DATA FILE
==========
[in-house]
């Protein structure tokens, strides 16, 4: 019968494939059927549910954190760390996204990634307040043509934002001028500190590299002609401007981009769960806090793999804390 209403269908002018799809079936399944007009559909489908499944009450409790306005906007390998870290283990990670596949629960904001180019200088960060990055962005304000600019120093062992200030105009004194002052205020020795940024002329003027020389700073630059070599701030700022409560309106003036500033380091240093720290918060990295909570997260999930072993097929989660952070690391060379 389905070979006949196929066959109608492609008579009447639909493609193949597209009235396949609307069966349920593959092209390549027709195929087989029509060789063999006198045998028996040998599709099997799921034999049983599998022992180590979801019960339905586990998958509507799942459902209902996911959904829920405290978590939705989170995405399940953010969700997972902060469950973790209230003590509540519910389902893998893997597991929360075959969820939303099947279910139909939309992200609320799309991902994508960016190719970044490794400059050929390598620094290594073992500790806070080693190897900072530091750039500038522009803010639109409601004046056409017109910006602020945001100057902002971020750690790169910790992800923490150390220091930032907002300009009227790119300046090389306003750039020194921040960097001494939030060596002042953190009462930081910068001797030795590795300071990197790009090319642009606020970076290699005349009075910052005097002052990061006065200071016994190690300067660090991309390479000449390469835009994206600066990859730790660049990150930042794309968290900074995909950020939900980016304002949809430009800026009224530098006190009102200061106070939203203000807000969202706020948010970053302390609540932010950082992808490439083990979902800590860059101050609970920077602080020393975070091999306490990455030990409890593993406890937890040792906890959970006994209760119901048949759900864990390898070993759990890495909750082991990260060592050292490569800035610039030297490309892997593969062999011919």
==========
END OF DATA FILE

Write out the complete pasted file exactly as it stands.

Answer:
[in-house]
């Protein structure tokens, strides 16, 4: 019968494939059927549910954190760390996204990634307040043509934002001028500190590299002609401007981009769960806090793999804390 209403269908002018799809079936399944007009559909489908499944009450409790306005906007390998870290283990990670596949629960904001180019200088960060990055962005304000600019120093062992200030105009004194002052205020020795940024002329003027020389700073630059070599701030700022409560309106003036500033380091240093720290918060990295909570997260999930072993097929989660952070690391060379 389905070979006949196929066959109608492609008579009447639909493609193949597209009235396949609307069966349920593959092209390549027709195929087989029509060789063999006198045998028996040998599709099997799921034999049983599998022992180590979801019960339905586990998958509507799942459902209902996911959904829920405290978590939705989170995405399940953010969700997972902060469950973790209230003590509540519910389902893998893997597991929360075959969820939303099947279910139909939309992200609320799309991902994508960016190719970044490794400059050929390598620094290594073992500790806070080693190897900072530091750039500038522009803010639109409601004046056409017109910006602020945001100057902002971020750690790169910790992800923490150390220091930032907002300009009227790119300046090389306003750039020194921040960097001494939030060596002042953190009462930081910068001797030795590795300071990197790009090319642009606020970076290699005349009075910052005097002052990061006065200071016994190690300067660090991309390479000449390469835009994206600066990859730790660049990150930042794309968290900074995909950020939900980016304002949809430009800026009224530098006190009102200061106070939203203000807000969202706020948010970053302390609540932010950082992808490439083990979902800590860059101050609970920077602080020393975070091999306490990455030990409890593993406890937890040792906890959970006994209760119901048949759900864990390898070993759990890495909750082991990260060592050292490569800035610039030297490309892997593969062999011919």